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Tattoo Taboo: What Tats Mean For Women Today

“Bad girls,” female executives and grandmas get them. Body art is an increasingly common statement for women.

| November 10th, 2011
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Women and tattoos

Lori Peters, then a 40-year old single mother of three, spent weeks saving to pay for her first tattoos. She gathered her cash and a manila folder of eleven Japanese kanji characters that she had imagined carved along the length of her spine.

At the Crimson Dragon, one of the oldest tattoo shops in Austin, Texas, she told an artist that she had chosen the symbols—which included wisdom, courage, laugh and mother—to represent her hard-won strengths after years of family violence and homelessness.

GALLERY: Celebrities with Tattoos

“I asked if $35 was enough to get one tattoo,” she says. “I lifted my head to look at him, expecting to see contempt, but he had tears in his eyes. He said that he would give me all the tattoos for free—that this is what tattoos were meant for.”

“I stripped to the waist and got on my knees, leaning over a chair. It was terrible work. He’d hold his breath to carve a straight line, and when he finished the line he’d exhale explosively and push himself back. My body was slick with sweat and my muscles were doing tiny little writhing movements while I tried to stay still.”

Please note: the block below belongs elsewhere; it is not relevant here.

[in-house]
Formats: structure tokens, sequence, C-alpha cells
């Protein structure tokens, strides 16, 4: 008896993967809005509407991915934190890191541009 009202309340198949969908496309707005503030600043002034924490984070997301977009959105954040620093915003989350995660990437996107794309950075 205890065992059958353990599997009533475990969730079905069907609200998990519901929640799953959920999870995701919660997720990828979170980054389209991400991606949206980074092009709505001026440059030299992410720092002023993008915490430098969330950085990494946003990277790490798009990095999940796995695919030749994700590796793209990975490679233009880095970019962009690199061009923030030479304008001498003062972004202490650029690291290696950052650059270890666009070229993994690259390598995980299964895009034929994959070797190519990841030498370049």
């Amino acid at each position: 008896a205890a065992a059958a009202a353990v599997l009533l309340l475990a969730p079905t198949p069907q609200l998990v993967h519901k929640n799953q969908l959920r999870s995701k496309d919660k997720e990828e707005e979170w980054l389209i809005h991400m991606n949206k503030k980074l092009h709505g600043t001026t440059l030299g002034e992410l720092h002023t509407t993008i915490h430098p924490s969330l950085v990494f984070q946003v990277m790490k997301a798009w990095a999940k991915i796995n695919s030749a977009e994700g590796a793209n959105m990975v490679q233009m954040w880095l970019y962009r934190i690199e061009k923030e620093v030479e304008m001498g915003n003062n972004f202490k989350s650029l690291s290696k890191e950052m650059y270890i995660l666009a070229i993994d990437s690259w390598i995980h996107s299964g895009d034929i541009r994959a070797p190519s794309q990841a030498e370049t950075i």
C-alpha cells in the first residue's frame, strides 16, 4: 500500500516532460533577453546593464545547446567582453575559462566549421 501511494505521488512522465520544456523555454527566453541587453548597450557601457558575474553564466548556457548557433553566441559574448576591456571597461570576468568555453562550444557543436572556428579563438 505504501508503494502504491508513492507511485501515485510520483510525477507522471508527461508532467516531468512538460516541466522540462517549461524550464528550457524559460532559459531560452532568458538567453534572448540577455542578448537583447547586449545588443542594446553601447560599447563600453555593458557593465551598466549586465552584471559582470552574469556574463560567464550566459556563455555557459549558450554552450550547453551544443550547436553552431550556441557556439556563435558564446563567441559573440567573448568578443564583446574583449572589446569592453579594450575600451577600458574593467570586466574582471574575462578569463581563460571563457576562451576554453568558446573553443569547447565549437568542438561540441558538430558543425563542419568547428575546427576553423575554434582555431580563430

When Peters’ artist said, “this is what tattoos were meant for,” he called up a long tradition in which tattoos demonstrate the strength to endure pain and a physically hard life. Tattooed sailors—think Popeye’s forearms—didn’t have it easy. Body art once meant that you were tough.

MORE: Body Art Guide

In some cultures, it also meant that you lived at the bottom of the social ladder or off to one side. Ever since 1769, when Captain James Cook first noted in his ship log that he had seen “tattows” on the natives of the South Pacific, body art has been a badge of membership in sub-cultures, popular among sailors, circus performers (sideshow tattooed woman, anyone?), bikers, and prisoners. In Japan, tattoos still strongly signify your involvement with the yakuza, Japanese organized crime.

Drawing upon that history, in the 1980s, teenagers, punks and some in the gay movement got tattooed to shock and protest.

In the last ten to fifteen years, however, body art has enjoyed a renaissance that makes it no longer “fringe” but something else. Between 8 and 24 percent of respondents in national surveys in North America and Europe report having at least one tattoo. Because getting a tattoo is now safer and cheaper, you might choose to wear a rose on your ankle just because it’s pretty. Tattoos show up on celebrities, in advertising campaigns, on action figures, and even on Barbie.

 

For an older person, a tattoo can be a statement that you’re still up for the ride. Jane Bryant Quinn, a prominent journalist, gave herself a tattoo as her 60th birthday present, along with a red convertible.

“It was my fight against the dark,” she says. “I found a tattoo parlor by looking at tattoos young people had and asking who did the one I liked best. It was Big Joe’s in Yonkers—me in my LLBean puffy coat and a bunch of kids, all very polite, in leather jackets and pierced in one place or another. The hardest part was deciding what I wanted; I’m interested in Mayan art, and chose a Mayan agricultural symbol. My only regret is that I was too timid—I made it too small.”

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